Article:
Novel Dementia Risk Charts Underline the Role of Lifestyle

Ten-year dementia risk charts that combine cardiovascular and genetic risk factors have been developed by Danish researchers and graphically underline the impact of modifiable lifestyle factors, even in the face of increased genetic risk.

The research was presented at the European Atherosclerosis Society (EAS) 2020 Virtual Congress, held online this year due to the COVID-19 pandemic, and simultaneously published October 7 in the European Heart Journal.

Ida Juul Rasmussen, MD, PhD, Department of Clinical Biochemistry, Copenhagen University Hospital Rigshospitalet, combined data from more than 60,000 patients — more than 2000 with dementia — with a median follow-up of 10 years.

By combining genetic risk factors with gender and age, as well as lifestyle factors — such as diabetes, smoking, and educational level — they were able to develop a series of risk charts similar to those for cardiovascular risk from the Framingham study.

This showed that a women at least 80 years of age with the highest genetic risk factors who had diabetes, smoked, and had a low educational level would have a 66% risk for dementia over 10 years; this would drop to 45% if she did not smoke or have diabetes and had a higher educational level.

With this pattern repeated across age groups and in both men and women, Rasmussen said that “the overall message from this study is that a healthy cardiovascular risk lifestyle attenuates genetic susceptibility for dementia.”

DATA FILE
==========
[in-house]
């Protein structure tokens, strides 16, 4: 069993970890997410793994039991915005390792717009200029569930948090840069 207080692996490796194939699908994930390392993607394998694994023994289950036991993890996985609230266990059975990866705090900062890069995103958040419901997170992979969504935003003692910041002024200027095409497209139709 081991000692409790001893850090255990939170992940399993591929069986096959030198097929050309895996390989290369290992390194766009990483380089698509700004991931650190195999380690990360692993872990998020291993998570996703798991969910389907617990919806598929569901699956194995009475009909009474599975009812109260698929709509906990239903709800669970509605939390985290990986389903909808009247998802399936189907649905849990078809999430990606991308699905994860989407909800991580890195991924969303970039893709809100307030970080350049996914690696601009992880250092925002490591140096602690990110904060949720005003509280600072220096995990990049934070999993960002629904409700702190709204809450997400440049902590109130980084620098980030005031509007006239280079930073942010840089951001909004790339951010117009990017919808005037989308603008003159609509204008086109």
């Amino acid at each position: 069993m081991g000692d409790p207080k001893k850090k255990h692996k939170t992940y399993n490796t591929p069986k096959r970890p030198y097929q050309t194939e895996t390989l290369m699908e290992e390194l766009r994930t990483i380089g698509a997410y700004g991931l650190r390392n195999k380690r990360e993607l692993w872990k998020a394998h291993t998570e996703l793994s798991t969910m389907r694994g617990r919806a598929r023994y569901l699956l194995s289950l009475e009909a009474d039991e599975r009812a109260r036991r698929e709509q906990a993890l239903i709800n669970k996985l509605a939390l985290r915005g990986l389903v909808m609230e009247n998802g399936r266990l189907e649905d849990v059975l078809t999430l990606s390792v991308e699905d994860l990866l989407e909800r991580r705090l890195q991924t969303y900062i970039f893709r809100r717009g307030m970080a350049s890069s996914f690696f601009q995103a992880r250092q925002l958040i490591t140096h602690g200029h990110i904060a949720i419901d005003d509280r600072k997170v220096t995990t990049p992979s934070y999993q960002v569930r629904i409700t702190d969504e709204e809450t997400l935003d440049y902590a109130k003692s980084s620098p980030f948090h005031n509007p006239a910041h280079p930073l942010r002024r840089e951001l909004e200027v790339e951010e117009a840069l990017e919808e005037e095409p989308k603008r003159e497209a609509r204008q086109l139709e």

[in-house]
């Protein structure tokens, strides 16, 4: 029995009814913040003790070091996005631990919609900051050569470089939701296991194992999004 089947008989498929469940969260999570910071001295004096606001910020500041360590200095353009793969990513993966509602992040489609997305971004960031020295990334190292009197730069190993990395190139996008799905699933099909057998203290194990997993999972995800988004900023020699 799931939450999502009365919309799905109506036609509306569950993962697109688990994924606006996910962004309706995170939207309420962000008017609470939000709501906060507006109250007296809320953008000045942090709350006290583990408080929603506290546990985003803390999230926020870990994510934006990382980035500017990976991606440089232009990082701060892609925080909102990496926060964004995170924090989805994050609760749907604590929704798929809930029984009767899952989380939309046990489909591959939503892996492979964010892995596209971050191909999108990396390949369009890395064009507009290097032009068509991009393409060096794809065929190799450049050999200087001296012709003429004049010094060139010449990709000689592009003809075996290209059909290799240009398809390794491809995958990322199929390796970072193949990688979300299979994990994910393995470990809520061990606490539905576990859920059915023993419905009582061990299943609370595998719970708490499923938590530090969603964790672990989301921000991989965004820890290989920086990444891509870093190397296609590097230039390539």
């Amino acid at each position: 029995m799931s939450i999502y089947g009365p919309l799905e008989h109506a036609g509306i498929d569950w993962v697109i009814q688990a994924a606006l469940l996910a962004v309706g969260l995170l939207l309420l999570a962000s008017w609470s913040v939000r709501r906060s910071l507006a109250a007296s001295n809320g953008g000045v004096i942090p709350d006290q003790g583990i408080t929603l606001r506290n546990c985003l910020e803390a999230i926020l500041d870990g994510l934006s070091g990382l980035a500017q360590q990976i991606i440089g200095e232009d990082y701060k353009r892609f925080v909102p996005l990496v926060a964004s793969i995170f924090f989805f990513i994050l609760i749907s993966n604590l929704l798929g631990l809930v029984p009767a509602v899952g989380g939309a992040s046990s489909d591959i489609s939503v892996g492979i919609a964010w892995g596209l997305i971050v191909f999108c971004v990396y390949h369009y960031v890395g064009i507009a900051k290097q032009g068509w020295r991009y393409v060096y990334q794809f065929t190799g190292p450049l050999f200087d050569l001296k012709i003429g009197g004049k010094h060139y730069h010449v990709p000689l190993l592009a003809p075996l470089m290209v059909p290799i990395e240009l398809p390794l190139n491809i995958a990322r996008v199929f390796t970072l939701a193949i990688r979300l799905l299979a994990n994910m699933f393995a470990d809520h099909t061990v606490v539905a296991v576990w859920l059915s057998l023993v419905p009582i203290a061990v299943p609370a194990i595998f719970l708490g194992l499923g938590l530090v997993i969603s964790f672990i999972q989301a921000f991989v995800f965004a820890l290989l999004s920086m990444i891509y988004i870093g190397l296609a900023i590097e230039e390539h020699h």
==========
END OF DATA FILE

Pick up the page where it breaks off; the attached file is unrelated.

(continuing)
She added that “by combining genetic risk factors and modifiable risk factors, we are indeed able to identify the individuals at the highest risk of a future dementia disease that would benefit the most” from an intensive lifestyle intervention.

Ralph L. Sacco, MD, professor and chair of neurology and executive director at the Evelyn F. McKnight Brain Institute, Leonard Miller School of Medicine, University of Miami, told theheart.org | Medscape Cardiology that an “important message” of the study is that lifestyle factors still have an appreciable impact on the risk for dementia, even in those at high genetic risk.

“I think the novelty here is the combination of cardiovascular lifestyle factors and the genetics,” Sacco said.

“In the past, there are numerous scores that have been developed on the lifestyle side, some developed on the genetic side, but this group combined both, and I think that makes it an important and well-done comprehensive risk model.”

However, Sacco noted that there were some limitations to the study, saying that the way in which some of the risk factors were defined “is pretty, I would say, crude,” citing, for example, the threshold for hypertension of 140/90 mm Hg blood pressure or medications, or 4 hours a week for high physical activity.

He also believes that the concept of the tables may not fit with the way in which, “nowadays, everybody works with an app and a portable device,” allowing them to enter continuous measures rather than rely on “categorical definitions.”

Sacco added that the very idea of using risk stratification to assign individuals to lifestyle interventions to lower

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